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I was a little disappointed at first with the engine, because I really, really liked the engine character of last year’s YZ. It just took me a little while to get used to the new engine. I know its not a big difference for some riders, but I really liked the torquey feeling I had on the older model and they move the power a little more mid- to top-end. But on day two at Cahuilla, we played a lot more with the mapping and the mapping can make a huge difference on the YZ. I think I tried like four or five different maps, each time getting more of the bottom-end torque that I was looking for and ended up with a motor that was much more enjoyable to ride and I was able to have a lot more fun on the bike. Even though the made the ‘21 motor rev more and better in the higher RPM, you still don’t get what you can get riding the KTM or the Husky the same way. Overall, I liked this bike the most over the two days at two different tracks, which is important. If I were to buy a bike, I would buy the Yamaha. 

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2) KTM 250 SX-F

It was hard for me to decide between this bike and the Kawasaki for the number two spot. If I could have I would have had them tied in second place. This was the first year that I felt really comfortable on the KTM and had that much fun riding this bike. It is a lot easier now to jump from a Japanese bike to the KTM, not like before when you had to sort of get used to the bike. That wasn’t the case this year. The KTM turned really good and the suspension was the best I’ve felt on the orange bike. The engine, for me, is still the best one when you ride in the higher RPM, like a young rider or aggressive racer. I was able to clear some jumps a lot easier on the KTM than any other bike, I mean, jumps that require strictly power. Even with that power, it is very easy to ride, very easy to have fun. This was the best KTM engine that I’ve ridden in the last few years. You can tell it is a bike that leans more toward racing than every day riding, but it is also a bike that you can ride fast at 80% effort, with the little extra torque. There is not much to go on it to go racing - it has good brakes, good bars, hydraulic clutch and all the extras. One weird issue was that, for me, it was hard to shift under load, more than the other bikes.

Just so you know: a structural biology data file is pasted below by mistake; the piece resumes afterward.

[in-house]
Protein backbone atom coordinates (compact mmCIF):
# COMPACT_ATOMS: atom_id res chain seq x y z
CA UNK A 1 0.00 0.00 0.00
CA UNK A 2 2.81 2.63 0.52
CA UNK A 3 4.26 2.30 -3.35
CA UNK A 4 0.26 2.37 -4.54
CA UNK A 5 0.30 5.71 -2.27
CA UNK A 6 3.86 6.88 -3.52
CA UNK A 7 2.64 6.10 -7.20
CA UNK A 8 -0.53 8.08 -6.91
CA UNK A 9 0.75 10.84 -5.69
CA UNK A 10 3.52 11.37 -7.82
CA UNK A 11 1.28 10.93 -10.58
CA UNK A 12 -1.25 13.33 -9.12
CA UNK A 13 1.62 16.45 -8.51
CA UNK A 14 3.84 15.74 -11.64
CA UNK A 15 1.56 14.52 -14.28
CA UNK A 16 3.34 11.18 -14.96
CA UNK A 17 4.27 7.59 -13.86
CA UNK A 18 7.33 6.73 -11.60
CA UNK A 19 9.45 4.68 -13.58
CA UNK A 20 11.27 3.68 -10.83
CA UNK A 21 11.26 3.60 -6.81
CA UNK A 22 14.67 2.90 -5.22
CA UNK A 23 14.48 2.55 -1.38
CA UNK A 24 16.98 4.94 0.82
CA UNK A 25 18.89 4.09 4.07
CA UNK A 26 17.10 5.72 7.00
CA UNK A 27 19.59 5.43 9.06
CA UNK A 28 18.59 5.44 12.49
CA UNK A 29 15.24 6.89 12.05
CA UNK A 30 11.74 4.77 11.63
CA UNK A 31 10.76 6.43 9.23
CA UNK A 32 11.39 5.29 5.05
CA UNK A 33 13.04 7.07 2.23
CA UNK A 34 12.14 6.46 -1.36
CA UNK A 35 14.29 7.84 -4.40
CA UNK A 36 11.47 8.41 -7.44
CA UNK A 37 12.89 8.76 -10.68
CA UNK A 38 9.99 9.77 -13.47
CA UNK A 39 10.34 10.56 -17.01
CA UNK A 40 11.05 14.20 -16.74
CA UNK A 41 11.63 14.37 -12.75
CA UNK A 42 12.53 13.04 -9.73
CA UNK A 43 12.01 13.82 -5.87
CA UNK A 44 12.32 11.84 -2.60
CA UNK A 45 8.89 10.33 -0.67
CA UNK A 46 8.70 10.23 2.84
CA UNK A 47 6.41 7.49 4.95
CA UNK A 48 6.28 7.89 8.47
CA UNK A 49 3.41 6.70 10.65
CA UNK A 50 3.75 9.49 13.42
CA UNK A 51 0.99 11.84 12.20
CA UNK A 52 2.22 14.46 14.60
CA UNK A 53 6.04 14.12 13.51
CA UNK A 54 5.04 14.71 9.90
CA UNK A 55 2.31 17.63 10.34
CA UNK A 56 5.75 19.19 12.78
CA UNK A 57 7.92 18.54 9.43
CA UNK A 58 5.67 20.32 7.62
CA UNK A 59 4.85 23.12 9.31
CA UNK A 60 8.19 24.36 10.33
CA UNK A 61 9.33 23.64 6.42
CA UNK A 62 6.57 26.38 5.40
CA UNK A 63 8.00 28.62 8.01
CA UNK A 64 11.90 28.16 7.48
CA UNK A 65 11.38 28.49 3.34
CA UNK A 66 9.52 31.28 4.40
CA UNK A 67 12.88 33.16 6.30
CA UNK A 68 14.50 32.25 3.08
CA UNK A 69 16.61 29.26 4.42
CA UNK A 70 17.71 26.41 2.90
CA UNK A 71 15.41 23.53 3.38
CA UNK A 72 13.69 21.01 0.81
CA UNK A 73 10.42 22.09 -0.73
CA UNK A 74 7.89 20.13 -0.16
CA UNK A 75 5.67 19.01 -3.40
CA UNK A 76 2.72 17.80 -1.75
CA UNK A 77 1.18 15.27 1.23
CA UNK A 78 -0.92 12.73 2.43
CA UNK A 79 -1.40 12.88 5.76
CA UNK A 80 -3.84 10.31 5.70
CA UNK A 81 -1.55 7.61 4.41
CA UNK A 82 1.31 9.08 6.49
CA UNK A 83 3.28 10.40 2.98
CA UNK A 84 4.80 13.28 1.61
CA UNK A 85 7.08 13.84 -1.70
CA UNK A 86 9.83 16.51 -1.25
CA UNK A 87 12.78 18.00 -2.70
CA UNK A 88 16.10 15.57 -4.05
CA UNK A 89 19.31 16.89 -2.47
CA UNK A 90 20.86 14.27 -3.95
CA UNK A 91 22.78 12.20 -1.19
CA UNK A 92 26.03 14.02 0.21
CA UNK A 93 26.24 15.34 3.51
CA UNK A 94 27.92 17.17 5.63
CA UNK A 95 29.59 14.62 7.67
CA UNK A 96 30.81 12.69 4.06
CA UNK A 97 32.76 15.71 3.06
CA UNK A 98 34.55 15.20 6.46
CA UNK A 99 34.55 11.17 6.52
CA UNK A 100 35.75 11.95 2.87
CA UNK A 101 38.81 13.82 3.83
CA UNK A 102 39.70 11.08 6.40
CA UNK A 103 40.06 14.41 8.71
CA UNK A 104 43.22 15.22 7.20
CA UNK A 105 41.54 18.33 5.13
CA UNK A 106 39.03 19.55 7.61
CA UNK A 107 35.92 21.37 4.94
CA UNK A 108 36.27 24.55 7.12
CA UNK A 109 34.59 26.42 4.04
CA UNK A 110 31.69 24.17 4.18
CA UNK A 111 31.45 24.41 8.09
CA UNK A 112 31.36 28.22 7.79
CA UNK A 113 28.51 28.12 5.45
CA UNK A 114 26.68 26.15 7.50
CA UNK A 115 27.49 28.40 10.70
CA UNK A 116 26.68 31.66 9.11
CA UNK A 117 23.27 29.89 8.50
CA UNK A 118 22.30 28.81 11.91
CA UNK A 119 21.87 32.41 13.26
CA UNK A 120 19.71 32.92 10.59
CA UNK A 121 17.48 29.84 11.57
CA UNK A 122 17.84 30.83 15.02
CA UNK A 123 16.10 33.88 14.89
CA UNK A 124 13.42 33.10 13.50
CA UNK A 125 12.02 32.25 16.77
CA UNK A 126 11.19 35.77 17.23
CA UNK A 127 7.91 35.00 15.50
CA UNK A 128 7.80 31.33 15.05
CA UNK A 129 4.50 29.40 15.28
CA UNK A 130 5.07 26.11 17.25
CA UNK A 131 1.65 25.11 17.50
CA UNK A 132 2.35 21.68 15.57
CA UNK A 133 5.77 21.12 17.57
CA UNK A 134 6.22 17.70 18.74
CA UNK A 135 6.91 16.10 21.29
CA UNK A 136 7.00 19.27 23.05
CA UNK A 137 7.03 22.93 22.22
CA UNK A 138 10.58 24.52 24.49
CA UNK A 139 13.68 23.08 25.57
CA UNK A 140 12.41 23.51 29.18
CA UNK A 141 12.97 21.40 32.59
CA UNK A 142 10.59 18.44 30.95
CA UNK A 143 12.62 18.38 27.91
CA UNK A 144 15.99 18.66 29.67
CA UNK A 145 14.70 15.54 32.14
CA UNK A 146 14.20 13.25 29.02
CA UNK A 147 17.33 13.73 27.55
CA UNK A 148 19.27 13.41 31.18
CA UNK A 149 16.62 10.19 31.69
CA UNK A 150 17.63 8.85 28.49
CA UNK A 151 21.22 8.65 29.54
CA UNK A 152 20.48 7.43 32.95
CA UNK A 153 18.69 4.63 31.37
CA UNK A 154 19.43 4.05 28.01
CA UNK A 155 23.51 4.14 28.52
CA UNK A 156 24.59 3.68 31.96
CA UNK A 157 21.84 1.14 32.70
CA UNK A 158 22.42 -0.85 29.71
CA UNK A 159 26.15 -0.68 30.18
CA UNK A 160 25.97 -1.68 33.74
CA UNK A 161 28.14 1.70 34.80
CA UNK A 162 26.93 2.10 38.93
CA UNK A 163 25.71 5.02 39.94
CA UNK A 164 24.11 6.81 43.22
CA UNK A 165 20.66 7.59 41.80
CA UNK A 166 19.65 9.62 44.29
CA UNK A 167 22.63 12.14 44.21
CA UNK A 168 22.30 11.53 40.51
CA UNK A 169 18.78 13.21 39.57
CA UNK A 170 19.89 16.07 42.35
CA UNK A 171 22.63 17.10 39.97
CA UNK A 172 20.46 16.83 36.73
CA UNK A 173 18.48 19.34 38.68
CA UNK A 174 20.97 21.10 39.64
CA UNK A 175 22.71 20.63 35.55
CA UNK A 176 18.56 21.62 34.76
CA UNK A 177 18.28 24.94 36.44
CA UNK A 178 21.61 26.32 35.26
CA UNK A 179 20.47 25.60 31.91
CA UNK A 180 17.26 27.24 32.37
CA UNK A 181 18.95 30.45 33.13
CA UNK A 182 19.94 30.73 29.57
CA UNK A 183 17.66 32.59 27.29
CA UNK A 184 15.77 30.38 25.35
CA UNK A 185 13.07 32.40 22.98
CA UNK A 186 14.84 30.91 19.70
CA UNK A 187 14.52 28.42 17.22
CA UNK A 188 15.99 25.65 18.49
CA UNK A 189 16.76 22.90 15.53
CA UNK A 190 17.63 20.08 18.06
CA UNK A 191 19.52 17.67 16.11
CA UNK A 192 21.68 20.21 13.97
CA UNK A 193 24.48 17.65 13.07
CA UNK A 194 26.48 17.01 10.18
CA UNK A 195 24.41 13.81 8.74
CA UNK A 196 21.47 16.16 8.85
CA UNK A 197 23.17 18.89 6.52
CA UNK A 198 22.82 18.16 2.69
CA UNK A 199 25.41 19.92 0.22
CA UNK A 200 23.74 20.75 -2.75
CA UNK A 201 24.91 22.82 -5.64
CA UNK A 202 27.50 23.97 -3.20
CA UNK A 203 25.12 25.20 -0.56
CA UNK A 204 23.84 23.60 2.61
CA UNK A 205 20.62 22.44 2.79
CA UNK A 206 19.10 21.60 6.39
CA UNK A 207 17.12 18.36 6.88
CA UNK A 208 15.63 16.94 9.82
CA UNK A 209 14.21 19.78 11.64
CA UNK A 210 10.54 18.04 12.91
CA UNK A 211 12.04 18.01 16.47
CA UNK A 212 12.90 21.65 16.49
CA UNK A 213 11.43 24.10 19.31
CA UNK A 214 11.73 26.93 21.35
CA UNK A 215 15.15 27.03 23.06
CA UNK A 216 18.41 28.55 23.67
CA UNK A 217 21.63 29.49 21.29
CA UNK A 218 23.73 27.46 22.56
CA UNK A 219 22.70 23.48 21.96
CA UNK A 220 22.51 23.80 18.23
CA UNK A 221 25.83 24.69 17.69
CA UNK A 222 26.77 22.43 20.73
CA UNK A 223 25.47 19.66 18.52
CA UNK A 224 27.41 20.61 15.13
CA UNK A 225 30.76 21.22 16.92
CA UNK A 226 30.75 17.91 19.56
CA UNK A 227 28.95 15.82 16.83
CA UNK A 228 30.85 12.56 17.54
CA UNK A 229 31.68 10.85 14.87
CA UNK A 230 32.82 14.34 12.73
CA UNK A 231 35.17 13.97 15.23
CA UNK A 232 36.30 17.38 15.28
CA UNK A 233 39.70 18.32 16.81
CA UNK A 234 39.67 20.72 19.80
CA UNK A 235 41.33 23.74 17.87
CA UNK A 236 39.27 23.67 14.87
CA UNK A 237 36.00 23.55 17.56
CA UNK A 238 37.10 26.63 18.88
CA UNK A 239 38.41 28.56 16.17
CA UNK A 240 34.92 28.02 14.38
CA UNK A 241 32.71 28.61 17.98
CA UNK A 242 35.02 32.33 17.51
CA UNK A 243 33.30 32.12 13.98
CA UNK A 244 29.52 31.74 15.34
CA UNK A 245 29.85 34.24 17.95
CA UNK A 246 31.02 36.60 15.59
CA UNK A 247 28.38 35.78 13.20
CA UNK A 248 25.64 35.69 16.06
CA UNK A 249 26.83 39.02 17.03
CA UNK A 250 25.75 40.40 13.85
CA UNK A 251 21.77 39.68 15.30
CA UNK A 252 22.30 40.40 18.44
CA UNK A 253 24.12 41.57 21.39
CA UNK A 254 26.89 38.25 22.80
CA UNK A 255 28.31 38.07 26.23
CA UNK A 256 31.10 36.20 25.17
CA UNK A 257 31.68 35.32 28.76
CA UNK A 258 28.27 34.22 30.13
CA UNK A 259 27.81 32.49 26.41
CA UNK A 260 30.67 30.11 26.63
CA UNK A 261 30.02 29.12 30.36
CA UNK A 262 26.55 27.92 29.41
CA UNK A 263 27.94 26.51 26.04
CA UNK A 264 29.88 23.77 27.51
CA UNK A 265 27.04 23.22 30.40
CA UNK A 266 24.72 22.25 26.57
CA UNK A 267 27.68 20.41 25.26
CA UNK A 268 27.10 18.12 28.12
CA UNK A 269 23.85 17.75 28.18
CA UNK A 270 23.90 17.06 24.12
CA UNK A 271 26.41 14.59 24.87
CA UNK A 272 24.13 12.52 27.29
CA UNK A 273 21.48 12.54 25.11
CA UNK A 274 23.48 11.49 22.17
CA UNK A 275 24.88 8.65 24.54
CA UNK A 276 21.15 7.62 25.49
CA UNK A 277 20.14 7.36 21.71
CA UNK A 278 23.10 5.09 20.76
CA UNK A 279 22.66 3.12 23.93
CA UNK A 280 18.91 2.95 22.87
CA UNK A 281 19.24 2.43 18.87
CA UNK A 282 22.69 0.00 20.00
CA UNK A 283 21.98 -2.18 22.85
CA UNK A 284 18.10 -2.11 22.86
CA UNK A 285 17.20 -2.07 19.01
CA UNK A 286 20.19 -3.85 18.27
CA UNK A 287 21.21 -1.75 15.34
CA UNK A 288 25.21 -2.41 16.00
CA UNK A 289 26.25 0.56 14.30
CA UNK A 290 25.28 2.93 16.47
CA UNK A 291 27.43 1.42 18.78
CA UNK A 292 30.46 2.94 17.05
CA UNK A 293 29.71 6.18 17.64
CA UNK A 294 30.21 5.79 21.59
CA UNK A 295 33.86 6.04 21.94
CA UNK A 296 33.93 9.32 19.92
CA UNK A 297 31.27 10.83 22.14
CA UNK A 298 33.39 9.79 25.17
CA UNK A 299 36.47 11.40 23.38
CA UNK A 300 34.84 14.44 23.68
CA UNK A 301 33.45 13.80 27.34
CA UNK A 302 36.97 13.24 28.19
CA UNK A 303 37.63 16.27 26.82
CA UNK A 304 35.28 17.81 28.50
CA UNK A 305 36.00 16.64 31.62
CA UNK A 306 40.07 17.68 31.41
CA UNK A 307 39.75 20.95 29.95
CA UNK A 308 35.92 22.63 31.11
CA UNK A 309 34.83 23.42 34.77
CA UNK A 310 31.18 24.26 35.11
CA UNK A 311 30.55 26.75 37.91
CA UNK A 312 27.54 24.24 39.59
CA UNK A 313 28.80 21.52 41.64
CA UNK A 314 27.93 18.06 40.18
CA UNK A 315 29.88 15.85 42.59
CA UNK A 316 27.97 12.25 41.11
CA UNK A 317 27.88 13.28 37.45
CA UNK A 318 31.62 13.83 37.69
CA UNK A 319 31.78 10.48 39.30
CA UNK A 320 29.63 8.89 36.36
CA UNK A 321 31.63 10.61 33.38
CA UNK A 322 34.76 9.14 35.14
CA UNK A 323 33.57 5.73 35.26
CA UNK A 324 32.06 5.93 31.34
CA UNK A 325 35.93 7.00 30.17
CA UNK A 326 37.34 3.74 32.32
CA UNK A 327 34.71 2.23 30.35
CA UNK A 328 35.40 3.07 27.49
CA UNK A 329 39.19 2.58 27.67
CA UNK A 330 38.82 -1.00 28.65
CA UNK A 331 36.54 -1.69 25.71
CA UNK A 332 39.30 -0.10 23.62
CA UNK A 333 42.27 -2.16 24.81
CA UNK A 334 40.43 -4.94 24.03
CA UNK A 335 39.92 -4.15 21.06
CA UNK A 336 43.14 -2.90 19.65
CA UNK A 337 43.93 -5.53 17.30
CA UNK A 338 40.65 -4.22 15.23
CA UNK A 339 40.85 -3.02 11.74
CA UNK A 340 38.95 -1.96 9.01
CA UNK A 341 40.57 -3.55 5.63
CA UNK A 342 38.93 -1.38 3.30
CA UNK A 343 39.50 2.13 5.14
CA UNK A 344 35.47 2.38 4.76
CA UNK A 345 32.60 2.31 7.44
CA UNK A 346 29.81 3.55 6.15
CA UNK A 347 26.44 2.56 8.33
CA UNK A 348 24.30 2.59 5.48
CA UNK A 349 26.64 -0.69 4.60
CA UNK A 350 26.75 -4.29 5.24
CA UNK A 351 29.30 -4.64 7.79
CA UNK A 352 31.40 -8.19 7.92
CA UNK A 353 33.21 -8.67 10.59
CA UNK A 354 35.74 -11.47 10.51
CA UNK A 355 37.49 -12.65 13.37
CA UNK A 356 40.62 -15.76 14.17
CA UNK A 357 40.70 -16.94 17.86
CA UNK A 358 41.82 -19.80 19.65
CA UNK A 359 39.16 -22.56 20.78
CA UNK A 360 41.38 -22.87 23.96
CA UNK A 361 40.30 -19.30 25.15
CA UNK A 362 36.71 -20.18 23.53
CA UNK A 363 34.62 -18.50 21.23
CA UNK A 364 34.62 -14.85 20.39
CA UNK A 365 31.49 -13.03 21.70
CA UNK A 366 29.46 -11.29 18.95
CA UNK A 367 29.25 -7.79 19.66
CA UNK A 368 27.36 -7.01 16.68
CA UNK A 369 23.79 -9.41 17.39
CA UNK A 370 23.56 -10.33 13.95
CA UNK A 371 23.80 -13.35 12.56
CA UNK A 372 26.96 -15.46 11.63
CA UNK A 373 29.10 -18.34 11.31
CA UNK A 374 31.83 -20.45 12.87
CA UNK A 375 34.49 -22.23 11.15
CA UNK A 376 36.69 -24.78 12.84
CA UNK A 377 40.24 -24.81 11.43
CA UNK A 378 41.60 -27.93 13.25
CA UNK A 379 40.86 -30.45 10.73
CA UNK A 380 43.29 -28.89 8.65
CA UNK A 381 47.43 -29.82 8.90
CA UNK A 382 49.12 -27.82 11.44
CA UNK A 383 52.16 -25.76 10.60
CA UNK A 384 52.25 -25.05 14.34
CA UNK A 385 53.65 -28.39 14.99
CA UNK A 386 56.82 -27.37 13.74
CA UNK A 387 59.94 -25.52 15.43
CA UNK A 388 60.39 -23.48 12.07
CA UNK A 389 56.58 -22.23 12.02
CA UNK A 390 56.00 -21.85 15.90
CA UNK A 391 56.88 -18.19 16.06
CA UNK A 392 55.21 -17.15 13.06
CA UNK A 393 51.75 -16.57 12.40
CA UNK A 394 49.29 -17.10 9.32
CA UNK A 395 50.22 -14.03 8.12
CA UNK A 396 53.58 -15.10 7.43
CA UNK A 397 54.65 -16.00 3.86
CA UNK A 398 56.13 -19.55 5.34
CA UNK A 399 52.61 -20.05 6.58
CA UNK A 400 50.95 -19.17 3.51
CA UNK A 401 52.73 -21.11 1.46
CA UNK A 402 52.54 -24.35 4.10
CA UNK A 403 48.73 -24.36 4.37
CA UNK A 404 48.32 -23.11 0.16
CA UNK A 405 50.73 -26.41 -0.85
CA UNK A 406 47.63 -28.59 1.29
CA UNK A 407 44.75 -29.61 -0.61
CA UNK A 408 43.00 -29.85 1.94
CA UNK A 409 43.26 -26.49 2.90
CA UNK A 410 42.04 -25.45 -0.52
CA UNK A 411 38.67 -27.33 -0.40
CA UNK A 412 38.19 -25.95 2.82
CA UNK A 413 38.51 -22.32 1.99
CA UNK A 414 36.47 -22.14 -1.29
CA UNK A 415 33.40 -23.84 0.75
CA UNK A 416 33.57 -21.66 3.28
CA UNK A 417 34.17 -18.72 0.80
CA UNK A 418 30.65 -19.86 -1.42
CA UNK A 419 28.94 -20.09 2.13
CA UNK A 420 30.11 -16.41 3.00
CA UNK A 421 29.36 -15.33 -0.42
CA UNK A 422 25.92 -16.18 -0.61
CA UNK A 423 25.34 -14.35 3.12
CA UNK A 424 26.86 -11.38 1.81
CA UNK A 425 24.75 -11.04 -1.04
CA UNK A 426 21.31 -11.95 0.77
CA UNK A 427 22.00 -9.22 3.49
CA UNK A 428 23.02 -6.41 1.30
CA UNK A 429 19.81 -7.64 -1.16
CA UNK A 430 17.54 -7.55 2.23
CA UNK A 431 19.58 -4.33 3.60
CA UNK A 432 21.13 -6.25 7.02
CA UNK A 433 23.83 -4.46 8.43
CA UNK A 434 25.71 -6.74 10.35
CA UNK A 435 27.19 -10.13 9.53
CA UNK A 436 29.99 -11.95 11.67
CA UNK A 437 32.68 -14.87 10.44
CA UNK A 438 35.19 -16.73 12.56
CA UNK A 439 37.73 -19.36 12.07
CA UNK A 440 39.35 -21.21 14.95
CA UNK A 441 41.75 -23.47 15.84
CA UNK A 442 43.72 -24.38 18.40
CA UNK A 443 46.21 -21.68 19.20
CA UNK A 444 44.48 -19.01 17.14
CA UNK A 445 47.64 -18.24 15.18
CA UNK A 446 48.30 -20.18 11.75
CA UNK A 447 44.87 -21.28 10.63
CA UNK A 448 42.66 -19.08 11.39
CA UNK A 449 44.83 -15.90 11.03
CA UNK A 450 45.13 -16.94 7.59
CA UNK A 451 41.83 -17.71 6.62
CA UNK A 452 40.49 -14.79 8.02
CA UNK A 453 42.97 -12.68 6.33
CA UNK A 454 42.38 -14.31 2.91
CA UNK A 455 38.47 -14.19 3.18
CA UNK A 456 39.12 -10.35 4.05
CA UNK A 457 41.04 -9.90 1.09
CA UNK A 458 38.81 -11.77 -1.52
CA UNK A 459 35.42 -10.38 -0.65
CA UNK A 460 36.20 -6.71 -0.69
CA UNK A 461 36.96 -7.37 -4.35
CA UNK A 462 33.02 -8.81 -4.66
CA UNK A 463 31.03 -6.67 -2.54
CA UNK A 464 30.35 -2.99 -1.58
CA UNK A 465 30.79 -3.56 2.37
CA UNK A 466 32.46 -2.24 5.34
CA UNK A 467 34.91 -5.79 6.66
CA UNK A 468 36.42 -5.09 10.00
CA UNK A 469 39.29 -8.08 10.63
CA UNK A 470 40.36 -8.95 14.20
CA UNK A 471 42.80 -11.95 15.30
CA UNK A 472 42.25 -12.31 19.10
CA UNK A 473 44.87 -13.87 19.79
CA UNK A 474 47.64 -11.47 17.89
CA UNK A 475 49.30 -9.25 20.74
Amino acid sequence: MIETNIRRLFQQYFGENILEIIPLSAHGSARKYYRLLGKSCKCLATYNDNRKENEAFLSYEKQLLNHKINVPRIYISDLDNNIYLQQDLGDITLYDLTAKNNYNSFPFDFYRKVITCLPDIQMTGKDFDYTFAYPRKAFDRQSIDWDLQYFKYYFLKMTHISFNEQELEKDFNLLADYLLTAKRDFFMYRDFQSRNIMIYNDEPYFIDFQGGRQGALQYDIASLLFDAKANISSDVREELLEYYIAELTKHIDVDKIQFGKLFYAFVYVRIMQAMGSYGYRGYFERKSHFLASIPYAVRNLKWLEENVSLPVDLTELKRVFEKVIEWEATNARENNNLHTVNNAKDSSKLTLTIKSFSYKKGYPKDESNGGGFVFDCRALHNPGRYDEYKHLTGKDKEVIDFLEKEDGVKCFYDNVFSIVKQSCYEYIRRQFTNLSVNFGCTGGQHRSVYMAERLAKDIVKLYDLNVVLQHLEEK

3) Kawasaki KX250

It wasn’t easy putting the Kawi third. We always say it is sort of a neutral bike that is good everywhere but not great anywhere. But this year I feel like they improved the bike a lot. Engine wise, the bike is a lot faster, a lot more like what the YZ engine used to be. For me, it is very torquey, great bottom-end power, great mid-range power. It revs like, not crazy, but you can still push the gears pretty high. It doesn’t limit you like the new YZ motor can, like if you forget to shift a gear. I loved the Kawi at Cahuilla, where I felt I could ride it the best for the longest amount of time. It was just easy to ride, cornering was good, long sweepers were easey, it handled the rough sections and jumps really well. Engine wise, I think the KTM is a little faster. Suspension wise, the Yamaha is better and that’s why I couldn’t really put the Kawi ahead of those two, but if I got to ride the Kawi this year, I would be totally stoked about it. The hydraulic clutch is great, and so is the electric start. I like the new bar and the grips are a lot better stock. I know it isn’t a huge deal, but the stock Kawasaki grips were like sandpaper. I still have a problem with the big muffler. It’s a very noisy bike and it still has the biggest and ugliest muffler. It looks like a CRF from 2004. 

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4) Husqvarna FC 250